“The Waxwork” by A.M. Burrage: Uncanniness unparalleled, as a freelance journalist attempts to spend the night in a wax museum’s “Murderers’ Den.”

“Mackintosh Willy” by Ramsey Campbell: Ever since reading this eerie tale, I’ve never been able to enter a park shelter without fear brushing its fingers against my thoughts.

“The Bloody Chamber” by Angela Carter: Carter’s feminist revision of the Beauty and the Beast narrative also works as a quintessential spreader of Gothic terror.

“I Have No Mouth, and I Must Scream” by Harlan Ellison: The unforgettable title forewarns of the unspeakable horrors in store in this classic tale that takes the technology-run-amok theme to the extreme.

“Home” by Charles L. Grant: The master of quiet, atmospheric horror makes even a simple sandbox and set of swings the stuff of nightmares.

“Best New Horror” by Joe Hill: Hill makes a strong bid for his father’s genre crown with this early–and completely unnerving–story.

“Mr. Dark’s Carnival” by Glen Hirshberg: A gut-punch of a ghost story, set at the most sinister Halloween attraction since Something Wicked This Way Comes.

“The Monkey’s Paw” by W.W. Jacobs: Never has a a knock on the door been more unwelcome than in this ultimate be-careful-what-you-wish-for narrative.

“The Darkest Part” by Stephen Graham Jones: The supernatural, pederastic clown haunting the pages of this story (which packs enough nightmare fuel to power an epic novel) leaves the reader almost pining for Pennywise.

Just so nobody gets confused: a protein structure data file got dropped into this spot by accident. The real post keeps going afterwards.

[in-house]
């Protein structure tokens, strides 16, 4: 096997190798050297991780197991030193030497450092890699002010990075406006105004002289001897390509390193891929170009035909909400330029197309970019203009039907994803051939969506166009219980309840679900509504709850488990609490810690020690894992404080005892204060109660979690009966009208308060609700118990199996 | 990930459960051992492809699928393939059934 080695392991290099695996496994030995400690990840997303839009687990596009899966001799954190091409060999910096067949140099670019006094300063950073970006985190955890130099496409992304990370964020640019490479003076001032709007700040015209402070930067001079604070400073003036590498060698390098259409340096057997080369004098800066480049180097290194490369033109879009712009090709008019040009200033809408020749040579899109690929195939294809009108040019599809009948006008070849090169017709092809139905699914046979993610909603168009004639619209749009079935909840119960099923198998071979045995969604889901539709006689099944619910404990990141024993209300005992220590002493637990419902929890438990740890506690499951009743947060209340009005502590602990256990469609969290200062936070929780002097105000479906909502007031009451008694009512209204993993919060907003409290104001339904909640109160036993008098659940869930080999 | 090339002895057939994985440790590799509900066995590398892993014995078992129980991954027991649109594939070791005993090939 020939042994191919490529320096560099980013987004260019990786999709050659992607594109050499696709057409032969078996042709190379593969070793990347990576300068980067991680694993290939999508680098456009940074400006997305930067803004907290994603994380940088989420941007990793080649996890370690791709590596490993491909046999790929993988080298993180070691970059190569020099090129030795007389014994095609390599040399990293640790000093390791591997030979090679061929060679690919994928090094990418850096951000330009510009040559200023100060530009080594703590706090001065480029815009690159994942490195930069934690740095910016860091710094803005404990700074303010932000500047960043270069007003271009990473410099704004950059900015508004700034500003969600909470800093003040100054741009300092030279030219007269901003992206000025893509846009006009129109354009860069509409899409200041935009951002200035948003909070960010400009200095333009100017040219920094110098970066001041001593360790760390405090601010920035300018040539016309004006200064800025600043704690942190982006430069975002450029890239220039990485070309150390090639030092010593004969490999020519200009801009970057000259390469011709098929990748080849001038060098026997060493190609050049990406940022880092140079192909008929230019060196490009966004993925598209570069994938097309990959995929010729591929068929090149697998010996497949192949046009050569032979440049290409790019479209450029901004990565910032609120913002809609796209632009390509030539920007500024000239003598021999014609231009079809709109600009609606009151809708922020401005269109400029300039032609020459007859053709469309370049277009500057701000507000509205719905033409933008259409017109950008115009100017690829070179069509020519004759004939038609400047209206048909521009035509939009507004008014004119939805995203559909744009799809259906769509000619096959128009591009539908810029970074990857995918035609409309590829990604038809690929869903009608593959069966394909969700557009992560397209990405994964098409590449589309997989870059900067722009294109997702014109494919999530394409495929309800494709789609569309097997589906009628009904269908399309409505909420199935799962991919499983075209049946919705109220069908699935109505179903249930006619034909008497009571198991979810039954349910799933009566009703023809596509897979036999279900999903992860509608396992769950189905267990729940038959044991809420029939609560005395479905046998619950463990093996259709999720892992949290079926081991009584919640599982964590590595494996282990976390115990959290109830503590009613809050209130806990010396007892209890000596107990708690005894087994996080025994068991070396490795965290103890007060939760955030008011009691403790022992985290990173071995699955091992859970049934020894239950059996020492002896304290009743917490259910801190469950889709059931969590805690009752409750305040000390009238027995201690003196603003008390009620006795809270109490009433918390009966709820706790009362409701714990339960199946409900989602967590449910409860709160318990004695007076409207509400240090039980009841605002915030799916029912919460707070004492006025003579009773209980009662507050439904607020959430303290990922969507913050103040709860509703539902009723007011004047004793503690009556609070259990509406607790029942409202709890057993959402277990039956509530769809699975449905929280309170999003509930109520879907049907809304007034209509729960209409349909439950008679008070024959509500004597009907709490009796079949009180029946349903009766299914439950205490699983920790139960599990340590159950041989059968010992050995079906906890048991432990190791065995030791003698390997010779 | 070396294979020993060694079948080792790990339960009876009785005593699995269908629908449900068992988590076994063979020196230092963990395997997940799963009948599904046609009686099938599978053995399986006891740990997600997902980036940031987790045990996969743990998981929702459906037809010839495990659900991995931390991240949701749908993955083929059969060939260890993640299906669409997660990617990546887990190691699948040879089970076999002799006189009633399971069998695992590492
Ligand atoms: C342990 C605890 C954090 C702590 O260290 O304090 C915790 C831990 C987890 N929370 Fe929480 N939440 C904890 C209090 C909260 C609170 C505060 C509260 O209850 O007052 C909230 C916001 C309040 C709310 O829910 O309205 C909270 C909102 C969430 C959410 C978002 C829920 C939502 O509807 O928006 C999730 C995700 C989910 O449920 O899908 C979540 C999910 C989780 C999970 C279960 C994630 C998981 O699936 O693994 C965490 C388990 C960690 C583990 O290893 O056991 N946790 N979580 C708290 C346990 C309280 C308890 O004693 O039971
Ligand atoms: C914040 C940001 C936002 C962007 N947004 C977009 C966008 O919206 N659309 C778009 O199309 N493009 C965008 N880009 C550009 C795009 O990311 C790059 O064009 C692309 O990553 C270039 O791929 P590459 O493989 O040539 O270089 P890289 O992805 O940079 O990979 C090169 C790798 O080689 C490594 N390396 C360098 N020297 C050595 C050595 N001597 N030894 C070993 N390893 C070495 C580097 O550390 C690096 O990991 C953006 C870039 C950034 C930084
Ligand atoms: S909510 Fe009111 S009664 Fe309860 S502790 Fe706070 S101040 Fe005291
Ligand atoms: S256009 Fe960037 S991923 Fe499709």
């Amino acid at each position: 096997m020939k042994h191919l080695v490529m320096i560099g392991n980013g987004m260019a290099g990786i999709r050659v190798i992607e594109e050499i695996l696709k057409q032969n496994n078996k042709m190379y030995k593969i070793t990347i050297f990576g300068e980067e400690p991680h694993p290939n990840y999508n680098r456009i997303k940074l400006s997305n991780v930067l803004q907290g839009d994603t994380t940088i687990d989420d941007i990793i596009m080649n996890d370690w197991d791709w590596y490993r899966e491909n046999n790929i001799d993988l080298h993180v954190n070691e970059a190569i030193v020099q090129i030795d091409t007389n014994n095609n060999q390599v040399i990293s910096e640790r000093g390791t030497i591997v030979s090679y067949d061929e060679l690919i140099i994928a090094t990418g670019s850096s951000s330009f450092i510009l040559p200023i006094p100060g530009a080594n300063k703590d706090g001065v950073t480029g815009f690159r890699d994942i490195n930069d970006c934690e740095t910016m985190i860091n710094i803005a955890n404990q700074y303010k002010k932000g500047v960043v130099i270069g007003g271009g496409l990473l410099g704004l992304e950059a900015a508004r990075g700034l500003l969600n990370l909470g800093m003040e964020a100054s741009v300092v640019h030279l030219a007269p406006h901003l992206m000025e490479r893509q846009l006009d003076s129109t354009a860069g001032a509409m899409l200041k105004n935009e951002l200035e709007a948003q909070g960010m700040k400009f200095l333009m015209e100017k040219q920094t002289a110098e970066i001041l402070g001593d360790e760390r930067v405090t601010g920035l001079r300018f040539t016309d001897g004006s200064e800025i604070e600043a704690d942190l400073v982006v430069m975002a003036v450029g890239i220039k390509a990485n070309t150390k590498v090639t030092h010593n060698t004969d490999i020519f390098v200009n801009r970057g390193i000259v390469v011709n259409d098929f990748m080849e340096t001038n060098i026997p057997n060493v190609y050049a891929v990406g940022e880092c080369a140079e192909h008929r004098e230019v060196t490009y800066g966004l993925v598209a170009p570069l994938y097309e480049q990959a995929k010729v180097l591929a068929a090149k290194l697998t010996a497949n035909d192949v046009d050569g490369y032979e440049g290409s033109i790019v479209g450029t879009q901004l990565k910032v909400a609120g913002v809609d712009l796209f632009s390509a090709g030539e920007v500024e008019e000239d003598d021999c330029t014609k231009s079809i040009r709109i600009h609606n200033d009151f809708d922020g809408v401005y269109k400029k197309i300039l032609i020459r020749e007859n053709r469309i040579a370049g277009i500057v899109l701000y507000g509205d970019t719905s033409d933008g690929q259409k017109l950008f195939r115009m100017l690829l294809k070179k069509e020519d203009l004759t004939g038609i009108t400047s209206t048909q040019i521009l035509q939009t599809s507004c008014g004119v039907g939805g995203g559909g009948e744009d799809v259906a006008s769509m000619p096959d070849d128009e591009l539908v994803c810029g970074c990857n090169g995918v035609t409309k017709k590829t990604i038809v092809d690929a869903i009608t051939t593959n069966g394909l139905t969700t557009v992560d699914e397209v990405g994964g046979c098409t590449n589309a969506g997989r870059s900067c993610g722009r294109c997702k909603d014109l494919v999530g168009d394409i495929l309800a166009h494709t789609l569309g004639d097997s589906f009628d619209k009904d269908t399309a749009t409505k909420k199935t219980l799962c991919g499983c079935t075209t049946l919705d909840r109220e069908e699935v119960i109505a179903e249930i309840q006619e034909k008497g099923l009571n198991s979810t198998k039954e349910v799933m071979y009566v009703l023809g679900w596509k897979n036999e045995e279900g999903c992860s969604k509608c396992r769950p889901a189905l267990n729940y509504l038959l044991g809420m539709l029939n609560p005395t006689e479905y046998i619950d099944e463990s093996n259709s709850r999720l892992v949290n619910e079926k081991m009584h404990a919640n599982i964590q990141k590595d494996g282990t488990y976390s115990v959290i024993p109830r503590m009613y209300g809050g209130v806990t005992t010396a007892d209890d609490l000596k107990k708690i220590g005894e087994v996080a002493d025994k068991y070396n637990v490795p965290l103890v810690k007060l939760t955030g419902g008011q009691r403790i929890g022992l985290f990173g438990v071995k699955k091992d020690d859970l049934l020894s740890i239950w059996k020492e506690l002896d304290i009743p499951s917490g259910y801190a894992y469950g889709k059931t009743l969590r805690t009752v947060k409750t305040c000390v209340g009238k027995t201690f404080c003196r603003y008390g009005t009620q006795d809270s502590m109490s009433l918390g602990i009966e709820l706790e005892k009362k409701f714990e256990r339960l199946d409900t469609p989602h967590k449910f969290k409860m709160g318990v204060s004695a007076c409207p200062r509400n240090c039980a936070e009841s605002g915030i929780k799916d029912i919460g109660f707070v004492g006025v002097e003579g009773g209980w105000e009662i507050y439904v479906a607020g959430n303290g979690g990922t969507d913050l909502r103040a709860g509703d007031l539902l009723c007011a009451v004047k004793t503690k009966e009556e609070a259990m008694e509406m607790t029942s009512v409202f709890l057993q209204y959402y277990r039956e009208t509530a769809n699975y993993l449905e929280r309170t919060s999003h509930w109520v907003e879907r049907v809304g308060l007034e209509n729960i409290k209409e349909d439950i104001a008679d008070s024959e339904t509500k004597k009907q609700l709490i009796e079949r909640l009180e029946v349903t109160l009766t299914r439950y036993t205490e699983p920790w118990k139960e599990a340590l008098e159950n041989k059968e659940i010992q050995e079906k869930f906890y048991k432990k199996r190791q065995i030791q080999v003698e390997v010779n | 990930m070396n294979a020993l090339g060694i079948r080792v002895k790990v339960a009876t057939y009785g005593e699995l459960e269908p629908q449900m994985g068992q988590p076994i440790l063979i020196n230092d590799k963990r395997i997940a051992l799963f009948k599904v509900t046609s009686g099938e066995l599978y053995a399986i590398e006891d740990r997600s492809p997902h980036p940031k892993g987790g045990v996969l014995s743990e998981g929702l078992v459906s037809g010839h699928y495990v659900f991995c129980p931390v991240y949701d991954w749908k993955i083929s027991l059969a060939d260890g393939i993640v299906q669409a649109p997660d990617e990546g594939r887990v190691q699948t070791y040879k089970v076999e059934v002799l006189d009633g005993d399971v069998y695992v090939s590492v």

“Gone” by Jack Ketchum: A legend of no-holds-barred horror, Ketchum demonstrates that he can chill just as easily with a more restrained approach, in this Halloween tale of devastating parental grief.

“God of the Razor” by Joe R. Lansdale: Jack the Ripper seems like Jack Tripper compared to the supernatural slasher that Lansdale imagines here.

“Gas Station Carnivals” by Thomas Ligotti: Ligotti’s mesmerizing prose freezes the reader with fear in this tale that stages a dreadful revelation.

“The Shadow Over Innsmouth” by H.P. Lovecraft: For my money, the narrator’s attempt to escape from the Gilman House (and from the clutches of the monstrosities haunting the hotel) constitutes the most harrowing sequence in the entire Lovecraft canon.

“The Great God Pan” by Arthur Machen: The granddaddy of weird tales, replete with human iniquity and terrible incursion by the otherworldly.

“Prey” by Richard Matheson: The written exploits of the bloodthirsty Zuni-warrior doll are arguably even more horrifying than what appears in the Trilogy of Terror film adaptation.

“Yellow Jacket Summer” by Robert R. McCammon: This Southern Gothic take on “It’s a Good Life” did absolutely nothing to alleviate my wasp phobia.

“Orange is for Anguish, Blue for Insanity” by David Morrell: Morrell’s is not the first name that comes to mind when one thinks of cosmic horror, but the author produces an eye-popping example of it here.

“A Good Man is Hard to Find” by Flannery O’Connor: A family excursion (humorously narrated) takes a sharp left into the macabre, when the murderous Misfit arrives at the scene of a car accident.

“Where Are You Going, Where Have You Been?” by Joyce Carol Oates: Oates builds narrative suspense to an almost unbearable level, as the reader suspects that there is more than the mere seduction of a teenage girl at stake.

“Guts” by Chuck Palahniuk: Palahniuk’s notorious, unabashedly grotesque story of onanism gone wrong ultimately haunts because its extreme scenes of body horror are all too plausible.